Public Transportation: Public transportation consists of mini-buses and taxis.

See our Road Safety page for more information.  Visit the website of the country’s national tourist office and national authority responsible for road safety.

Aviation Safety Oversight:                                                      The U.S. Federal Aviation Administration (FAA) assesses whether local civil aviation authorities are in compliance with International Civil Aviation Organization (ICAO) aviation safety standards for oversight of air carrier operations.  Further information may be found on the FAA’s safety assessment page.

Hague Convention Participation
Party to the Hague Abduction Convention?
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U.S. Treaty Partner under the Hague Abduction Convention?
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Learn why the Hague Abduction Convention Matters.
What You Can Do
Learn how to respond to abductions FROM the US
Learn how to respond to abductions TO the US
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Embassies and Consulates

U.S. Embassy Bridgetown

Wildey Business Park
Wildey
St. Michael BB 14006
Barbados, W.I.

Telephone: +(246) 227-4399

Emergency After-Hours Telephone: +(246) 227-4000

Fax: +(246) 431-0179

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General Information
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Hague Abduction Convention
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Return
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Visitation/Access
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Retaining an Attorney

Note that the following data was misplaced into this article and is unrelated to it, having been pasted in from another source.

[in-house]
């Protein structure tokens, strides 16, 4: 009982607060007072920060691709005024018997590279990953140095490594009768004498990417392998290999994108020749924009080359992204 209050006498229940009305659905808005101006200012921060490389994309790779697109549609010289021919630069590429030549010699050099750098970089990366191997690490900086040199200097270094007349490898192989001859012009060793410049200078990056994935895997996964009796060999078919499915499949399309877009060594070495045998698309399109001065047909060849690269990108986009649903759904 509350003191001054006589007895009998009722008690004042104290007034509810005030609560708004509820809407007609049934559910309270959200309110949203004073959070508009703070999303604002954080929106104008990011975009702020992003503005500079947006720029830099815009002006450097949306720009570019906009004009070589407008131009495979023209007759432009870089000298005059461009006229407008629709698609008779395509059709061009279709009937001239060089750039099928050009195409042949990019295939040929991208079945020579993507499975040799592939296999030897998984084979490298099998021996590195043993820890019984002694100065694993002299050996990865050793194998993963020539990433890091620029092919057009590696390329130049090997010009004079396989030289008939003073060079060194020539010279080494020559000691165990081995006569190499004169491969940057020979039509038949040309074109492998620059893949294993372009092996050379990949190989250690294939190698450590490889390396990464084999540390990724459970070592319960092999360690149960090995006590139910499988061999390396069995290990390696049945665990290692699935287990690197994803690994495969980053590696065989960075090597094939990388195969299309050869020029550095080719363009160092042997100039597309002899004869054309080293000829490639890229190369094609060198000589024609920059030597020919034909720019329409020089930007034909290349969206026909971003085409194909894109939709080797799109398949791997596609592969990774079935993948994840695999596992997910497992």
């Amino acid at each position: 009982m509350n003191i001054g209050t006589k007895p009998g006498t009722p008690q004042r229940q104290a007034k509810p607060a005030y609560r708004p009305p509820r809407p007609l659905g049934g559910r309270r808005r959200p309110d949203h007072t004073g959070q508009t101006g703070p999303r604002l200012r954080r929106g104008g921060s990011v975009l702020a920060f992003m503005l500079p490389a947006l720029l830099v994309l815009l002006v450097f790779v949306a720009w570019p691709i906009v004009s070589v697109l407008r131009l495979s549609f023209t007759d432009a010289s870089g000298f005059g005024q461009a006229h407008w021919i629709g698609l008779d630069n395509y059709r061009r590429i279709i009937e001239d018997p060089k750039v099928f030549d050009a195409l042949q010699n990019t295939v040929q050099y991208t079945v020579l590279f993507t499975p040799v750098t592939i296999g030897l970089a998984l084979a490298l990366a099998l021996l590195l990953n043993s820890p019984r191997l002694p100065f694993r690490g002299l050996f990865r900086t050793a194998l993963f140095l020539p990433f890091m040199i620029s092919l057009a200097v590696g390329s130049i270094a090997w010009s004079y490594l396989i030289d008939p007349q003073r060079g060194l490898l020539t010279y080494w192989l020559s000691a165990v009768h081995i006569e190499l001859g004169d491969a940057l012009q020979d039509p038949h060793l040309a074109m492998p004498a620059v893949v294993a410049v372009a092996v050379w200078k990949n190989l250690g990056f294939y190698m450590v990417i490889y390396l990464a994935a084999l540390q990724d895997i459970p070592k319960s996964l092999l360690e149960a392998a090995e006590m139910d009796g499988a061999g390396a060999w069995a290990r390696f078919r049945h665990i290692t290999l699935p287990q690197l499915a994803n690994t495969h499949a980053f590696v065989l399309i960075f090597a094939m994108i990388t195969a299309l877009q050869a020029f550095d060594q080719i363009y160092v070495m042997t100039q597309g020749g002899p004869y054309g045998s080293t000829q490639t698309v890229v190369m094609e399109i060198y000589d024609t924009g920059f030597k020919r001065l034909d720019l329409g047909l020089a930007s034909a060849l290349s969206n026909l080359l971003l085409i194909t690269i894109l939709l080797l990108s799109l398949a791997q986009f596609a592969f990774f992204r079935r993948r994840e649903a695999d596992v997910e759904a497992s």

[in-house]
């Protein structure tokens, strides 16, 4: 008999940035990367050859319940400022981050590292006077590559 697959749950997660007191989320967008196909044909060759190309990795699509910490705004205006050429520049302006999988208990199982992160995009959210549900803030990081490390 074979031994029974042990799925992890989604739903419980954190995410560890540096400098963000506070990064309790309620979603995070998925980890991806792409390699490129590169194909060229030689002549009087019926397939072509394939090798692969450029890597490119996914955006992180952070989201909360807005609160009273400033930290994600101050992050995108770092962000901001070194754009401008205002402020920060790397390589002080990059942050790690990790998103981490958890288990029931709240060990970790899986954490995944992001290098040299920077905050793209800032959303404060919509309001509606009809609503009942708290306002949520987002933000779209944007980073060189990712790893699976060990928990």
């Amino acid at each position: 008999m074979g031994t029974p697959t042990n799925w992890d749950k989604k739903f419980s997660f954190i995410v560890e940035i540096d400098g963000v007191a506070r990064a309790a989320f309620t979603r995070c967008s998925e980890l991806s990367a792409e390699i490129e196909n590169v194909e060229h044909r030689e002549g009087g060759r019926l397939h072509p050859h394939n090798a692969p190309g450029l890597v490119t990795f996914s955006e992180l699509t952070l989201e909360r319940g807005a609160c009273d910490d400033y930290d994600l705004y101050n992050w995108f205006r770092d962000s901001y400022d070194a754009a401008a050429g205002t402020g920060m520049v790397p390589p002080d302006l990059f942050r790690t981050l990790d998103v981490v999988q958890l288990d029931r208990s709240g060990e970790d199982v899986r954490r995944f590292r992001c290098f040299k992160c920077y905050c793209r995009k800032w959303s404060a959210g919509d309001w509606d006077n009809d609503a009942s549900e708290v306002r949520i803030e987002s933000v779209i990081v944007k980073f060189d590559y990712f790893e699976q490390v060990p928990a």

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Mediation
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Exercising Custody Rights

While travelling in a foreign country, you are subject to the laws of that country. It is important for parents to understand that, although a left-behind parent in the United States may have custody or visitation rights pursuant to a U.S. custody order, that order may not be valid and enforceable in the country in which the child is located.  For this reason, we strongly encourage you to speak to a local attorney if planning to remove a child from a foreign country without the consent of the other parent.  Attempts to remove your child to the United States may:

  • Endanger your child and others;
  • Prejudice any future judicial efforts; and
  • Could result in your arrest and imprisonment.

The U.S. government cannot interfere with another country’s court or law enforcement system.

To understand the legal effect of a U.S. order in a foreign country, a parent should consult with a local attorney in the country in which the child is located.  

For information about hiring an attorney abroad, see our section on Retaining a Foreign Attorney. 

Although we cannot recommend an attorney to you, most U.S. Embassies have lists of attorneys available online. Please visit the local U.S. Embassy or Consulate website for a full listing.

For more information on consular assistance for U.S. citizens arrested abroad, please see our website.

Country officers are available to speak with you Monday - Friday, 8:00 a.m. - 5:00 p.m.  For assistance with an abduction in progress or any emergency situation that occurs after normal business hours, on weekends, or federal holidays, please call toll free at 1-888-407-4747. See all contact information.

DISCLAIMER: The information in this flyer is provided for general information only, is not intended to be legal advice, and may change without notice. Questions involving interpretation of law should be addressed to an attorney licensed in the relevant jurisdiction. 

 

Hague Convention Participation
Hague Adoption Convention Country?
No
Are Intercountry Adoptions between this country and the United States possible?
Is this country a U.S. Hague Partner?
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Hague Convention Information

St. Vincent and the Grenadines is not party to the Hague Convention on Protection of Children and Co-operation in Respect of Intercountry Adoption (Hague Adoption Convention). Therefore, when the Hague Adoption Convention entered into force for the United States on April 1, 2008, intercountry adoption processing for St. Vincent and the Grenadines did not change.